Japan's PM Shinzo Abe has seen his approval ratings collapse for the first time since his 'devalue-to-glory' strategy was unveiled a year ago. Kyodo News reported, support for Mr. Abe fell 10.3ppt to 47.6%, while Japan News Network reported a 13.9-point fall to 54.6% as WSJ reports, public concern over the controversial secrecy bill (designed by Kafka, inspired by Hitler) and its nationalist overtones merely exacerbated Japanese people's concerns about their pocketbooks (as incomes stagnate and costs rise). As Abe plays lip service to economic issues (with a very Maduro-like speech recently on profit margins and wage increases), there is little but public outrage to hinder his plans as his ruling Liberal Democratic Party has big majorities in both houses of parliament, with no election scheduled until 2016. So much for Abenomics…
*JAPAN UPPER HOUSE PANEL ADOPTS SECRECY BILL AMID UPROAR
*ABE: SECRETS BILL NECESSARY TO PROTECT LIVES AND PROPERTY
The right to know has now been officially superseded by the right of the government to make sure you don’t know what they don’t want you to know. It might all seems like a bad joke, except for the Orwellian nature of the bill and a key Cabinet member expressing his admiration for the Nazis, "just as Germany needed a strong man like Hitler to revive defeated Germany, Japan needs people like Abe to dynamically induce change."
All three media surveys signaled public concern after the ruling coalition steamrolled the passage of a controversial bill to set stricter penalties for intelligence breaches amid objections from opposition parties.
Around 80% of those questioned in all three polls felt that the bill wasn't thoroughly debated in parliament.
In a news conference Monday, Mr. Abe said it was necessary to push through the secrecy bill quickly to protect public safety, but acknowledged the criticism.
"We must sincerely and humbly accept the people's harsh criticism," Mr. Abe said, adding that "I myself should have taken more time to carefully explain" the bill.
Mr. Abe's high poll numbers early in his rule created a virtuous circle that allowed him to push through policies that were seen as aiding the economy and lifting the stock market, which in turn further sustained his popularity, allowing him to win a key election, and extend his power.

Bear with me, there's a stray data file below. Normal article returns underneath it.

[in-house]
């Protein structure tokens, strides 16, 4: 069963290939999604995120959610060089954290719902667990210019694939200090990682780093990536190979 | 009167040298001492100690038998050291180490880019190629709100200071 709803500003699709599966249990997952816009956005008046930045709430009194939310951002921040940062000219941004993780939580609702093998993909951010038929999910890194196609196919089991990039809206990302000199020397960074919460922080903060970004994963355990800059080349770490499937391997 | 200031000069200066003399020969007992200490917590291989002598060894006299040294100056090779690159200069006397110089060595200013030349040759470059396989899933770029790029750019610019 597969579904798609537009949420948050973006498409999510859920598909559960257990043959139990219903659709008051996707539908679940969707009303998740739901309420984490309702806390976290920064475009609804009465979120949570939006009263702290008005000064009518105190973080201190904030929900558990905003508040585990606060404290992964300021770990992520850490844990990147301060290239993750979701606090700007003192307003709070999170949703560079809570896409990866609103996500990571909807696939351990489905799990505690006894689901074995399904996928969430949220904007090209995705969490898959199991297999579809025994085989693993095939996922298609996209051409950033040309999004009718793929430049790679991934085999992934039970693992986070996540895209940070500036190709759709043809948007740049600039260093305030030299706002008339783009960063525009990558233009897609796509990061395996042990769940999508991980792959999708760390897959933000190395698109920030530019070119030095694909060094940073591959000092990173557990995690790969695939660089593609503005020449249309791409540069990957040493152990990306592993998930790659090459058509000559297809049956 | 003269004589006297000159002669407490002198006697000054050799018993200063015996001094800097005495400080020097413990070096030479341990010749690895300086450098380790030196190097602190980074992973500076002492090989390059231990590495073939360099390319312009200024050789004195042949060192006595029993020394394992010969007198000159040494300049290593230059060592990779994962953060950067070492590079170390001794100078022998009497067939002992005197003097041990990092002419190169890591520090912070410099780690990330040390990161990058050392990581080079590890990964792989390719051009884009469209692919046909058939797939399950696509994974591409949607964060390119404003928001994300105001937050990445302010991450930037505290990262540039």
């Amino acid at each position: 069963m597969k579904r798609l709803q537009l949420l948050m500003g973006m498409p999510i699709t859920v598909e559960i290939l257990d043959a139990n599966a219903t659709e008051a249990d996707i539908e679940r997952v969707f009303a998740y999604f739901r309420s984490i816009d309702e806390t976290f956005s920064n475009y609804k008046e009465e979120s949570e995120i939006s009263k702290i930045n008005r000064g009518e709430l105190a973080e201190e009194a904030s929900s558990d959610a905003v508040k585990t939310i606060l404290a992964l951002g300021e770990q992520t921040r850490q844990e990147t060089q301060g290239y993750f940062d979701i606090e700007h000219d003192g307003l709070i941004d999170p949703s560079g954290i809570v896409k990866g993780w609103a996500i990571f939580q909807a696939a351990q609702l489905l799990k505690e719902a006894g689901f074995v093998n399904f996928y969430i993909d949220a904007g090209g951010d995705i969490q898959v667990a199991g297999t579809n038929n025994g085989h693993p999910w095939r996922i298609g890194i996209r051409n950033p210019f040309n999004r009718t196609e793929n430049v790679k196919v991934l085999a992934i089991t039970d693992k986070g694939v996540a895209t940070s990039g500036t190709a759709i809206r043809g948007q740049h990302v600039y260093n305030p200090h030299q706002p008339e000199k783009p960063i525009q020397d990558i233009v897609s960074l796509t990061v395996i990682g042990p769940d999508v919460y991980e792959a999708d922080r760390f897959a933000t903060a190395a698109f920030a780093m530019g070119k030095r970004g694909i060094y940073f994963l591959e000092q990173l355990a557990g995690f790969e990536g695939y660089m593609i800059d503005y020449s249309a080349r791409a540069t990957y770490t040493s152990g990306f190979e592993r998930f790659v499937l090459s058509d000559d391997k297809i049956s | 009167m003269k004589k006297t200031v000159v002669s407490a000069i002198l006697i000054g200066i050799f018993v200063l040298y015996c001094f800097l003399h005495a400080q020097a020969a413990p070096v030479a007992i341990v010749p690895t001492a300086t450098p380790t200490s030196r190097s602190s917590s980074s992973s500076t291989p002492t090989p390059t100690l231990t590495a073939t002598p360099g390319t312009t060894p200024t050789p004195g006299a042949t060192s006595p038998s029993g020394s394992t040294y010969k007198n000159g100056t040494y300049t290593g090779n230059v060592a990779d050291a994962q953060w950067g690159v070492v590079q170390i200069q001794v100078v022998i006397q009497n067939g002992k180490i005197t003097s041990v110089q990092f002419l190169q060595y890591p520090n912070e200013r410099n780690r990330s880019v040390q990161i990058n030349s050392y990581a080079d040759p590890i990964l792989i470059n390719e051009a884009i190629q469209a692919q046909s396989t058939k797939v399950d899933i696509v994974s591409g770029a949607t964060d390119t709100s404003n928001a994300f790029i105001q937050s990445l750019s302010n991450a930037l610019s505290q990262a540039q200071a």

His sustained high support rate over the past year has been unusual among recent Japanese prime ministers. Starting with Mr. Abe's own first one-year term, which ended abruptly in September 2007 after his party lost an election and his popularity plunged, Japan ran through six unpopular prime ministers in six years.
One big change for Mr. Abe between his first term and his second has been his focus in his most recent stint on pulling Japan's economy out of its long slump. Long seen as a conservative nationalist, devoted to building up Japan's military and global clout, he devoted much of his first term to those causes.
“The Cabinet must understand the risks involved in moving ahead with Mr. Abe’s agenda,” Mr. Nakano said. “It faces a tough decision, whether to push ahead with Mr. Abe’s conservative goals, or to focus on Abenomics in a bid to revive popularity.”
So, it's for your own good Japan…
It seems Abe is going to need to raise that stock market even more to keep his popularity…
Meanwhile, the nationalist talk continues…
- *ABE:NO PROSPECT OF SUMMITS WITH CHINA, SOUTH KOREA NOW
And yet last night's speeches sounded awfully like an awakening of the Maduro-style -ism of Venezuela's control system "economy"
- *ABE: REAL BATTLE FOR ECONOMIC RECOVERY STARTS NOW
- *ABE CALLS FOR COMPANIES TO BOOST WAGES MORE THAN PRICE GAINS
- *ABE SAYS TOYOTA, HITACHI EXECUTIVES PLEDGED TO RAISE WAGES
Raise wages, cut margins, or else… we can only hope this stress does not bring on another bout of chronic diarrhea (as none of these Japanese leaders are getting any younger).
via Zero Hedge http://feedproxy.google.com/~r/zerohedge/feed/~3/0E3xhaeMbbs/story01.htm Tyler Durden